Multiplication in the time domain is equivalent to convolution in the frequency domain, which means the bandwidth of an IM product is wider than the bandwidth of either of the fundamental interfering signals. The actual spectral shape can be complicated, but a rule of thumb is that the nominal bandwidth of the IM product is equal to the product of the modulation bandwidth of each signal and the order of the IM product. For example, if FM signals ƒ1 and ƒ2 each have a frequency deviation of 3 kHz, the third-order IM product, 2ƒ1 – ƒ2, will have a frequency deviation of 9 kHz.
We also are interested in the power levels of IM signals. Only those products that are 6 dB below the receiver noise floor or stronger will cause noticeable interference. An interfering signal ƒ2 must travel from its source to transmitter ƒ1‘s antenna, down the transmission line and through bandpass cavity filters and ferrite isolators (if any) to reach f1’s final amplifier stage.
At this point, ƒ2 probably will see a poor impedance match and have poor return loss. The small signal that does get through to the final amplifier stage will undergo a mixing loss, and the resulting IM product will have a power level that is strictly less than the power level of ƒ2. The difference between the power level of ƒ2 at transmitter ƒ1 and the power level of the resulting IM product is known as the turn-around loss. Turn-around loss is sometimes referred to as conversion loss, but conversion loss also is equated with mixer loss, which does not include the effects of impedance mismatch that occurs when ƒ2 is offset significantly from ƒ1.
The process for analyzing transmitter IM interference requires that one first gather detailed information on the antenna and transmission line configurations, transmitter turn-around loss, transmitter modulation bandwidths, cavity filters (existing and proposed), ferrite isolators, and receiver bandwidths. If the calculated IM interference is not below receiver threshold, the radio engineer must analyze antenna placement, cavity filter and isolator options to provide additional isolation.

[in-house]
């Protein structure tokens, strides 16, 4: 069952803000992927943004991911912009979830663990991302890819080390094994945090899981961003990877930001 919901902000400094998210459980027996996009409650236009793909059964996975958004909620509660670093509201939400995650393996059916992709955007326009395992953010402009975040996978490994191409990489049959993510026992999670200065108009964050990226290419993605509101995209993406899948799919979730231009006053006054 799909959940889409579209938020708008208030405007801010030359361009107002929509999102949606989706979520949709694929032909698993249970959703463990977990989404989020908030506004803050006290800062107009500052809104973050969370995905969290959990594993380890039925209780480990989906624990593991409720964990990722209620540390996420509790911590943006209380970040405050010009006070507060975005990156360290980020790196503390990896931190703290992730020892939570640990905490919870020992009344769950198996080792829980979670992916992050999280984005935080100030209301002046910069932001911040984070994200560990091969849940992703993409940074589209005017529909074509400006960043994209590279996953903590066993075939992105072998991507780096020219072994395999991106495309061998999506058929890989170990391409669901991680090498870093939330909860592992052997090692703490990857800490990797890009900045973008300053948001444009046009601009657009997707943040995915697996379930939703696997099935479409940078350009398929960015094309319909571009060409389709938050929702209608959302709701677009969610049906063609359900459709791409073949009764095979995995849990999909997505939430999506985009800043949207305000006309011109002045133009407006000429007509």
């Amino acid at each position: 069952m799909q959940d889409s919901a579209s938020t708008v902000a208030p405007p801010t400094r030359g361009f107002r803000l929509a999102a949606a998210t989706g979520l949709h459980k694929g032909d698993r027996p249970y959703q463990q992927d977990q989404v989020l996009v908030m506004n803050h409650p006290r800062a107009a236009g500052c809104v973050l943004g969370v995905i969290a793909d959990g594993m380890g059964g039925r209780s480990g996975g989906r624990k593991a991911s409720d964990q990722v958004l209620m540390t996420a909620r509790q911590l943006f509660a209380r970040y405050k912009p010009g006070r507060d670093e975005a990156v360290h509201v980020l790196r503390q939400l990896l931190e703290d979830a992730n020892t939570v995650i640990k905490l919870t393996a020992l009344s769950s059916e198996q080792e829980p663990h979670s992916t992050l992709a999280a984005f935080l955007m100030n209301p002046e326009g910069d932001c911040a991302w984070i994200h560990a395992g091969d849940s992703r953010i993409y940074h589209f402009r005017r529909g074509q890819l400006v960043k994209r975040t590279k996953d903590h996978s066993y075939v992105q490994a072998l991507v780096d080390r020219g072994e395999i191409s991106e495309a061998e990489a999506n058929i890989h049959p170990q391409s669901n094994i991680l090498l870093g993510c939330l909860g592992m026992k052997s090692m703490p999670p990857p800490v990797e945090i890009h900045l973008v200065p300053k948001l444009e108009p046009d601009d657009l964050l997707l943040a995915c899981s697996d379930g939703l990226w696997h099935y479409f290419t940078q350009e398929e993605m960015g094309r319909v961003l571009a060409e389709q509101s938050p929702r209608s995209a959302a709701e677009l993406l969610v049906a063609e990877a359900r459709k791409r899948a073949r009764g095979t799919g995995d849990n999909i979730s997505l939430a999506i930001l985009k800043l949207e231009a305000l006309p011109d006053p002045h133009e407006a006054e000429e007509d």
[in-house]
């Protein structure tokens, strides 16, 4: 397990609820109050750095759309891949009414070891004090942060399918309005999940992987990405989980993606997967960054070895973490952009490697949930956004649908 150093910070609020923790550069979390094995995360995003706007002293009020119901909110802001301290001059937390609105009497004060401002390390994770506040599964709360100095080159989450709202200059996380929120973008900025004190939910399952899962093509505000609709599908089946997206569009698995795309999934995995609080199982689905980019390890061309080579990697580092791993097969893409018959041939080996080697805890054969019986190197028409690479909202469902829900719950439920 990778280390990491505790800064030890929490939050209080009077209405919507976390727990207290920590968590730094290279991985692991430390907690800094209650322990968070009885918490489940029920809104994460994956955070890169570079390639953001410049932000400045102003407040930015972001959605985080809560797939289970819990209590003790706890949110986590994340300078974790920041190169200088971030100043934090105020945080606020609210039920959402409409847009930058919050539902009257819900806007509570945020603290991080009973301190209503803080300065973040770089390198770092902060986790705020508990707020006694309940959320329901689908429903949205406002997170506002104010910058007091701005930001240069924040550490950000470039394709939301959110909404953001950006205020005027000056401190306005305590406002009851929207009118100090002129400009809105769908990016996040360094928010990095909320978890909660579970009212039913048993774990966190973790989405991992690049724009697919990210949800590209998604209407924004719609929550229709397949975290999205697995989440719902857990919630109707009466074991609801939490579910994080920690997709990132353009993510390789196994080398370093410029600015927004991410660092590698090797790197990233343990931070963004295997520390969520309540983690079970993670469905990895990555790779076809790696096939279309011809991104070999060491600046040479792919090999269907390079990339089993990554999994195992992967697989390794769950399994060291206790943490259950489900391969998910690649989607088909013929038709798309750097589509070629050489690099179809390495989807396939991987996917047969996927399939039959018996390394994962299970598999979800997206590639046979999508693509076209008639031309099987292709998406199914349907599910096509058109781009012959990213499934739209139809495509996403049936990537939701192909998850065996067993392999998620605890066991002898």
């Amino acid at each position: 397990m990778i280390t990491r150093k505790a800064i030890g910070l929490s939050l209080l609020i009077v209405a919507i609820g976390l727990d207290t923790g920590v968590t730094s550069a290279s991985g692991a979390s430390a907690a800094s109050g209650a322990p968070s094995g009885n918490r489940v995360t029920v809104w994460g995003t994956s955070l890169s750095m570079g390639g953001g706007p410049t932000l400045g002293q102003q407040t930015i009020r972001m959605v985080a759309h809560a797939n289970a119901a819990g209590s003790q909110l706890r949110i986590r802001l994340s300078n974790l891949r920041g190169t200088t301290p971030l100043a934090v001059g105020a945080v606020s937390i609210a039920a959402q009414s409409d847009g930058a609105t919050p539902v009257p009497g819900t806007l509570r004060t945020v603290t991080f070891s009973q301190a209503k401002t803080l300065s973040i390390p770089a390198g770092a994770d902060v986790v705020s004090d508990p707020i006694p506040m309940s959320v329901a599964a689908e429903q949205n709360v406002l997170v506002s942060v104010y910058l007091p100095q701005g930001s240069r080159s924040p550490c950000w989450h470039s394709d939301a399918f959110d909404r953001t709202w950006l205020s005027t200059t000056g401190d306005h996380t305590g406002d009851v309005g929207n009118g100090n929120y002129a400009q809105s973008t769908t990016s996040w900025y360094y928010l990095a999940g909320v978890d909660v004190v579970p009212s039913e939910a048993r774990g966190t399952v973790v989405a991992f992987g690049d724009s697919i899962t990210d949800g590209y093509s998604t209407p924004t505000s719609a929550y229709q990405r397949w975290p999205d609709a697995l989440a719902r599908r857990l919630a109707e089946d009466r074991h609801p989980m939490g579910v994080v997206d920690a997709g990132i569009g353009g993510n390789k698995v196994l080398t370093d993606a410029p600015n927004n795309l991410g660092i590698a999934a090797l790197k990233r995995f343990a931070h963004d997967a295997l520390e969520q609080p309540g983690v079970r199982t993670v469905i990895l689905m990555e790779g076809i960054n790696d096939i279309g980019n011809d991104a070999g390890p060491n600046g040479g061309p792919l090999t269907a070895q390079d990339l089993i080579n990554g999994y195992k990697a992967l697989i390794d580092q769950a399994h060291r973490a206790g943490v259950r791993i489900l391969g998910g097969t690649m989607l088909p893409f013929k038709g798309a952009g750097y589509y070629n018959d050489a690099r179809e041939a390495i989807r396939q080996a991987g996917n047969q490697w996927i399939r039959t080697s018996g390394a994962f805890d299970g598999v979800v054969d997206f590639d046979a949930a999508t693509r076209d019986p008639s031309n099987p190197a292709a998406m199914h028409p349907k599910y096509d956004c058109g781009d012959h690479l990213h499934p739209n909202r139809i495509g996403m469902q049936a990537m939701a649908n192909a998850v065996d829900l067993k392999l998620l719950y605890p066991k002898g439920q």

To illustrate this process, consider a simple example of transmitter intermodulation. Our site has two transmitters and one receiver, as shown in Figure 2 on page 38.
The 930.050 MHz paging transmitter (TX B, ƒ2) causes an IM product to be generated in a cellular base station (TX A, ƒ1 = 881.010 MHz). The IM product, which is shown mathematically in Equation 2, is in the cellular A band (RX, 831.970 MHz).
This product is more than 50 MHz from the TX A frequency, and the transmitter combiner in TX A should provide more than 100 dB of two-way isolation. When the antenna coupling losses, conversion loss, and filter loss are summed, the IM power at the receiver is -142 dBm, which is well below the receiver noise floor and therefore negligible (see Figure 2). Although this example had a happy ending, it illustrates the importance of bandpass filters on transmitters. Without the filter at TX A, the IM product would be -42 dBm and strong enough to wipe out the receiver.